Major changes in German sow husbandry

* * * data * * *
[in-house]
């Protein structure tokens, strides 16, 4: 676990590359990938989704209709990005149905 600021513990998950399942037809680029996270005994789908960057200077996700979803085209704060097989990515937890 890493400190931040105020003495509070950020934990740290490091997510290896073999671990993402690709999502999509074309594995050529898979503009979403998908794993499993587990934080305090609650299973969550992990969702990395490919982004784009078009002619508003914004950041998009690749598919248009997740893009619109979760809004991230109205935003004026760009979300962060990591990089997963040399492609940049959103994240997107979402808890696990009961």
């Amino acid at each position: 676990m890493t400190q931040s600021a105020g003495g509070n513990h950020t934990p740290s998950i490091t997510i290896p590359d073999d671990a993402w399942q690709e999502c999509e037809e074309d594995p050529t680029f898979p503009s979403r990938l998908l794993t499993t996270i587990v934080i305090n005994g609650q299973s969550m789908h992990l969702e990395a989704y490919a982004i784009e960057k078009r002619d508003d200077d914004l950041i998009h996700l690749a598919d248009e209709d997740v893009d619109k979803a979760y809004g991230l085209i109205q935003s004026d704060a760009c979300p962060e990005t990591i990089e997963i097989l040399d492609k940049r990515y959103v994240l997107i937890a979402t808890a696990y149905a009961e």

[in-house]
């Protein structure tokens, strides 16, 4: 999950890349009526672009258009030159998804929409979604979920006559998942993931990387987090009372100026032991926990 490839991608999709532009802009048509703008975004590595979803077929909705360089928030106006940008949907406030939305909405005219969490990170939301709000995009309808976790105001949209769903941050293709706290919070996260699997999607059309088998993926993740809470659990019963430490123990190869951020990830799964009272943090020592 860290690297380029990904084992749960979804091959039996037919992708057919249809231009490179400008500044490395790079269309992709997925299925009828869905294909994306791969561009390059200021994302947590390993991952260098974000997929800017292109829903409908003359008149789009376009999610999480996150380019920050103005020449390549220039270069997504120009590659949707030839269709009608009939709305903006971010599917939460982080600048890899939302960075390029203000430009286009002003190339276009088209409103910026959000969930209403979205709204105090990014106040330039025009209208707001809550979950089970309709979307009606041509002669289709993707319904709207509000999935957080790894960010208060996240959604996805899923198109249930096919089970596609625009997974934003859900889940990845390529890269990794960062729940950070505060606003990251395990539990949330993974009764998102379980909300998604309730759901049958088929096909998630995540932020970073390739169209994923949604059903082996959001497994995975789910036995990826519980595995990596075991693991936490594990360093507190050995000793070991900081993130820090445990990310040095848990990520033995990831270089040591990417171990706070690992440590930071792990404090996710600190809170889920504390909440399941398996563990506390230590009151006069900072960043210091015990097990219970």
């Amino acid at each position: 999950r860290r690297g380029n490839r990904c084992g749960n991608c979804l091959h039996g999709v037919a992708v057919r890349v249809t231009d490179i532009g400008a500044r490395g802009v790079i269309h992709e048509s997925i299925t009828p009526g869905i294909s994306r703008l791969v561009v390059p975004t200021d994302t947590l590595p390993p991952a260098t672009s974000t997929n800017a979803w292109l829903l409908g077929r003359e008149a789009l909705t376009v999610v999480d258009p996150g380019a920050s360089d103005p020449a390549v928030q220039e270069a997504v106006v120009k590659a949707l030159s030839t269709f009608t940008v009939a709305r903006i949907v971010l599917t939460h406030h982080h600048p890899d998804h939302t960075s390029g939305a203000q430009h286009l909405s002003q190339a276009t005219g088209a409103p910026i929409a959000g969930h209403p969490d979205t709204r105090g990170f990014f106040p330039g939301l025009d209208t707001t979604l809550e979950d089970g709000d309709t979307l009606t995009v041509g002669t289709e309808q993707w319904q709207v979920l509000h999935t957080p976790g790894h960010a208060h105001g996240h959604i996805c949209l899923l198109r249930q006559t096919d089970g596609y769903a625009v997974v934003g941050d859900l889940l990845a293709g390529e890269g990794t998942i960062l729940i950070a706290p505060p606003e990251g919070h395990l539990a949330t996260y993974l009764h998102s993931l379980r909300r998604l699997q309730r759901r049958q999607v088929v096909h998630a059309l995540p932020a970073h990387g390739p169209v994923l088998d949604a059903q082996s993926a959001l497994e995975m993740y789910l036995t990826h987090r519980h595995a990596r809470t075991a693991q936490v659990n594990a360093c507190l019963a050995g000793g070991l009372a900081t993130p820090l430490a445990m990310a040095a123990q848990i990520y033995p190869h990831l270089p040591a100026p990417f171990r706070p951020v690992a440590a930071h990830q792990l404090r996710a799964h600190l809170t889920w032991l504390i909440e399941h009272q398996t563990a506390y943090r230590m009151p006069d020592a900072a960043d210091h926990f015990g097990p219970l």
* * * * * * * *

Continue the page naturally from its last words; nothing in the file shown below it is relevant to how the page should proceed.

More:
Sow husbandry in Germany has changed significantly. Sow husbandry forms the essential basis of pig husbandry in a country. Although imports are possible to a certain extent, they are usually only a supplementary part. In Germany, sow husbandry has declined by almost 40% over the past decade. Destocking accelerated by -22% between 2020 and 2023. The declining development has taken place strongly in the lower herd size classes. While around 10 years ago the proportion of sows in herds with fewer than 100 animals was still 15% of the animals and 55% of the farms, in 2023 it is only 6% of the sows and 34% of the farms. On the other hand, the number of farms in the upper herd size class over 500 animals fell in the same period after an interim increase from 600 to 560 units. The number of sows in this category only fell by 1.2%. The average population is around 1,150 animals. In the past 30% of the sows were kept in this herd group, but today it is 48%.Farms in the 100 to 250 sow size category have fallen from 4,400 to 1,800 units over the 10 year period. The associated numbers of animals have shrunk from 705,000 to almost 300,000. The changes in the herd size class of 250 to less than 500 sows were not quite as serious. In 2023, 980 units were still counted from the previous 1,500 companies. Animal numbers have decreased from 493,000 to 334,000. In the individual federal states, the structural change has taken place at different speeds, depending on the initial situation. In the two strongholds of German pig farming, Lower Saxony and North Rhine-Westphalia, the changes were less pronounced than in the southern German federal states. In a ten-year comparison in Bavaria, Baden-Württemberg, Rhineland-Palatinate and Hesse, the number of farms keeping sows has fallen by around 70% and the number of animals has fallen by between 55 and 65%. Southern German piglets used to be exported to Northern Germany, but today the number of piglets is hardly sufficient for their own needs.In Lower Saxony and North Rhine-Westphalia, the number of farms has fallen by around 60% and the number of sows by a little over 30% over the 10-year period. Around 73% of German sows are kept in both countries together.

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